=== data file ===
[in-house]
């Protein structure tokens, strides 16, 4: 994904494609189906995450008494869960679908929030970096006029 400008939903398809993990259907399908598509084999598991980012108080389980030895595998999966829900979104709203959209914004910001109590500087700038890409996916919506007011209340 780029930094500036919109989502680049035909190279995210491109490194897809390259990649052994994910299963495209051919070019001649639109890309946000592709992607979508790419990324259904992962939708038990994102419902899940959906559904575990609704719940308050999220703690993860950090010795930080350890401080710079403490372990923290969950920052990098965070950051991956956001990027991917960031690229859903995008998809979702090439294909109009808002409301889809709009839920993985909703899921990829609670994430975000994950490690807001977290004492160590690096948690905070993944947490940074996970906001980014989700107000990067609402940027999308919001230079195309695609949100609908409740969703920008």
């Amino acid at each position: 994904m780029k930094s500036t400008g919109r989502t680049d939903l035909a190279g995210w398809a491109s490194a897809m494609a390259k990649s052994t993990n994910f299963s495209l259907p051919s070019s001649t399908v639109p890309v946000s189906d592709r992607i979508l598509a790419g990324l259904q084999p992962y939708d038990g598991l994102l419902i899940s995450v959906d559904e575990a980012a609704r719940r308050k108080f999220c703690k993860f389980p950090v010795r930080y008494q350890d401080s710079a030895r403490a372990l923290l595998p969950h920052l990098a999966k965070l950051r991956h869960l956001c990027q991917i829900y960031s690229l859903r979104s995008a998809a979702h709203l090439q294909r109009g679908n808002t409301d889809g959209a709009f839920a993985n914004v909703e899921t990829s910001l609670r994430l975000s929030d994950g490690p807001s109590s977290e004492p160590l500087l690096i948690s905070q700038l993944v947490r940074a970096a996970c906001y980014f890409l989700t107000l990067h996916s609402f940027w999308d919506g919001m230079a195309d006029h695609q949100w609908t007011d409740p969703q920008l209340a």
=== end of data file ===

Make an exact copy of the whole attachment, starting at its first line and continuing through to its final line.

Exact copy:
[in-house]
């Protein structure tokens, strides 16, 4: 994904494609189906995450008494869960679908929030970096006029 400008939903398809993990259907399908598509084999598991980012108080389980030895595998999966829900979104709203959209914004910001109590500087700038890409996916919506007011209340 780029930094500036919109989502680049035909190279995210491109490194897809390259990649052994994910299963495209051919070019001649639109890309946000592709992607979508790419990324259904992962939708038990994102419902899940959906559904575990609704719940308050999220703690993860950090010795930080350890401080710079403490372990923290969950920052990098965070950051991956956001990027991917960031690229859903995008998809979702090439294909109009808002409301889809709009839920993985909703899921990829609670994430975000994950490690807001977290004492160590690096948690905070993944947490940074996970906001980014989700107000990067609402940027999308919001230079195309695609949100609908409740969703920008």
């Amino acid at each position: 994904m780029k930094s500036t400008g919109r989502t680049d939903l035909a190279g995210w398809a491109s490194a897809m494609a390259k990649s052994t993990n994910f299963s495209l259907p051919s070019s001649t399908v639109p890309v946000s189906d592709r992607i979508l598509a790419g990324l259904q084999p992962y939708d038990g598991l994102l419902i899940s995450v959906d559904e575990a980012a609704r719940r308050k108080f999220c703690k993860f389980p950090v010795r930080y008494q350890d401080s710079a030895r403490a372990l923290l595998p969950h920052l990098a999966k965070l950051r991956h869960l956001c990027q991917i829900y960031s690229l859903r979104s995008a998809a979702h709203l090439q294909r109009g679908n808002t409301d889809g959209a709009f839920a993985n914004v909703e899921t990829s910001l609670r994430l975000s929030d994950g490690p807001s109590s977290e004492p160590l500087l690096i948690s905070q700038l993944v947490r940074a970096a996970c906001y980014f890409l989700t107000l990067h996916s609402f940027w999308d919506g919001m230079a195309d006029h695609q949100w609908t007011d409740p969703q920008l209340a």